I was immediately very excited to read this article because in the beginning there is a heavy focus on design principles such as Williams’ four principles from The Non-Designer’s Design Book. I have actually read excerpts from that book in my AP Studio Art class in high school, and the themes Williams focuses on are extremely important when designing something appealing. I became excited because based on our past readings in this class I knew that somehow Wysocky would find a way to dispute these traditional and accepted principles.
And oh boy did she argue. Or rather she agreed with some other people. The argument came in quickly that these four major principles were a product of designers looking to standardize and rationalize their actions in design. And to a certain extent I do agree with this. I don’t want to walk down the street and see twenty posters that all look the same, but I think having standards of good or bad design and letting designers use their own personal touch is what allows design to stay a progressive medium. What I heavily disagree with though is the argument that design is driven by the want or need to be efficient. Maybe in the case that you want your advertisement to efficiently sell your product, but designers are not driven to follow the four main principles of deign to be efficient in their work. The process of design is meticulous and the principles are not exactly simple to follow. If designers were driven only by efficiency then a lot of posters and advertisements would be black text on a white background saying “buy our product, it ‘s better than the competitor”.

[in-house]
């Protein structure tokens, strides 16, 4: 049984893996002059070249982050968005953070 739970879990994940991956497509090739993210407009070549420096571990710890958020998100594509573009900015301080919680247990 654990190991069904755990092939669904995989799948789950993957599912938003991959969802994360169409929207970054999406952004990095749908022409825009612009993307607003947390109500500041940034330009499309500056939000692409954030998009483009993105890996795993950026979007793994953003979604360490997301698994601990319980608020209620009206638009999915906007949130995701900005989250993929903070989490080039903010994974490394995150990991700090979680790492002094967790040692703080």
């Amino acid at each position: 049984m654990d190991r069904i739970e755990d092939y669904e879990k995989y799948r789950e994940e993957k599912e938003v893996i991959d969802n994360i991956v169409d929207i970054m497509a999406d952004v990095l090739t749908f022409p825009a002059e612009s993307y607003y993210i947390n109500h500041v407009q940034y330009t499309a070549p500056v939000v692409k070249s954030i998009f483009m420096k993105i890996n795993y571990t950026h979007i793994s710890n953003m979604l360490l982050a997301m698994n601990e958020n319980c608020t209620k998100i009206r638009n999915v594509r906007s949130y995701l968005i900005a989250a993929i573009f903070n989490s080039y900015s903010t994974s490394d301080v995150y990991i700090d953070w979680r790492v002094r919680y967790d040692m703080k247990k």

In these two advertisements there is a stark difference in old design and modern design. It is clear that in the modern design the four principles are followed more closely than in the older advertisement. There is clear contrast between the bottles and the background with the aid of a lot of negative space being used, the bottles are repeated, they are all aligned the same, and all the elements are close together but spaced enough to feel separate and not crowded.
Wysocky also touches on something that many people don’t consider when thinking about design. Philosophy plays a large part in design because designers are able to create appealing visuals based on concepts and understanding from our everyday lives that give us sensations. We can also draw a sense of duty and reason from design based on these sensations. Then in Kant’s third critique, that of judgement, it is argued that with a sensation of pleasure, it is our judgement that can then join that sensation to the design. Kant’s critiques are a combination of natural concepts and our human decision making process. Kant argues that these two things are not separate and so when we see that “nature and law are harmonized, it is beautiful” (Wysocky, n.d.).
Do you think design will always follow the four main principles we currently follow, or will designers begin to use more and more abstract principles?